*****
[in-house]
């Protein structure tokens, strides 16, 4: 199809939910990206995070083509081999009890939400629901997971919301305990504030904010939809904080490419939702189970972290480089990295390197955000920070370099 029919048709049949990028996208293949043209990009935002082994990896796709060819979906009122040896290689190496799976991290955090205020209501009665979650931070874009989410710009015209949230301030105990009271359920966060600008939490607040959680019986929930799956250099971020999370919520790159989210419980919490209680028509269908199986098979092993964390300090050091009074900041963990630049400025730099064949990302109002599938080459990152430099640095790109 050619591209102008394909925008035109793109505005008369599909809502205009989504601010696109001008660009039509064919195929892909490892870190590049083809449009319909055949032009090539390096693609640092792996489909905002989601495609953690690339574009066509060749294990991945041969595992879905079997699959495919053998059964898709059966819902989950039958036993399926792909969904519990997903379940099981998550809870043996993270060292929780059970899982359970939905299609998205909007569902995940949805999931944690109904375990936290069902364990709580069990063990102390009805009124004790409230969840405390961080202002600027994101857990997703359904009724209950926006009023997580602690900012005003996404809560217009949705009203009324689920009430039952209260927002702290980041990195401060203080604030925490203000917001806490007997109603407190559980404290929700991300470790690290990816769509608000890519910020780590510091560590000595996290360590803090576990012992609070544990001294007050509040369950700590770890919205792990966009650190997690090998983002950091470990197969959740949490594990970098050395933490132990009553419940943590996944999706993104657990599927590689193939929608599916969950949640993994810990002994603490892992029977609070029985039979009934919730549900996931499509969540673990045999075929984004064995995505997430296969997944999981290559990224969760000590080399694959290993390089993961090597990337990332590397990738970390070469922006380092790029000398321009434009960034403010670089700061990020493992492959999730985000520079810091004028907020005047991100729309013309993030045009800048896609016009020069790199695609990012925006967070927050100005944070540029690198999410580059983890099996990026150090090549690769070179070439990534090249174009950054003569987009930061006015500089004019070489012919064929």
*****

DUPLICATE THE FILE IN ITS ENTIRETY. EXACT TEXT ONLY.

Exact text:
[in-house]
């Protein structure tokens, strides 16, 4: 199809939910990206995070083509081999009890939400629901997971919301305990504030904010939809904080490419939702189970972290480089990295390197955000920070370099 029919048709049949990028996208293949043209990009935002082994990896796709060819979906009122040896290689190496799976991290955090205020209501009665979650931070874009989410710009015209949230301030105990009271359920966060600008939490607040959680019986929930799956250099971020999370919520790159989210419980919490209680028509269908199986098979092993964390300090050091009074900041963990630049400025730099064949990302109002599938080459990152430099640095790109 050619591209102008394909925008035109793109505005008369599909809502205009989504601010696109001008660009039509064919195929892909490892870190590049083809449009319909055949032009090539390096693609640092792996489909905002989601495609953690690339574009066509060749294990991945041969595992879905079997699959495919053998059964898709059966819902989950039958036993399926792909969904519990997903379940099981998550809870043996993270060292929780059970899982359970939905299609998205909007569902995940949805999931944690109904375990936290069902364990709580069990063990102390009805009124004790409230969840405390961080202002600027994101857990997703359904009724209950926006009023997580602690900012005003996404809560217009949705009203009324689920009430039952209260927002702290980041990195401060203080604030925490203000917001806490007997109603407190559980404290929700991300470790690290990816769509608000890519910020780590510091560590000595996290360590803090576990012992609070544990001294007050509040369950700590770890919205792990966009650190997690090998983002950091470990197969959740949490594990970098050395933490132990009553419940943590996944999706993104657990599927590689193939929608599916969950949640993994810990002994603490892992029977609070029985039979009934919730549900996931499509969540673990045999075929984004064995995505997430296969997944999981290559990224969760000590080399694959290993390089993961090597990337990332590397990738970390070469922006380092790029000398321009434009960034403010670089700061990020493992492959999730985000520079810091004028907020005047991100729309013309993030045009800048896609016009020069790199695609990012925006967070927050100005944070540029690198999410580059983890099996990026150090090549690769070179070439990534090249174009950054003569987009930061006015500089004019070489012919064929």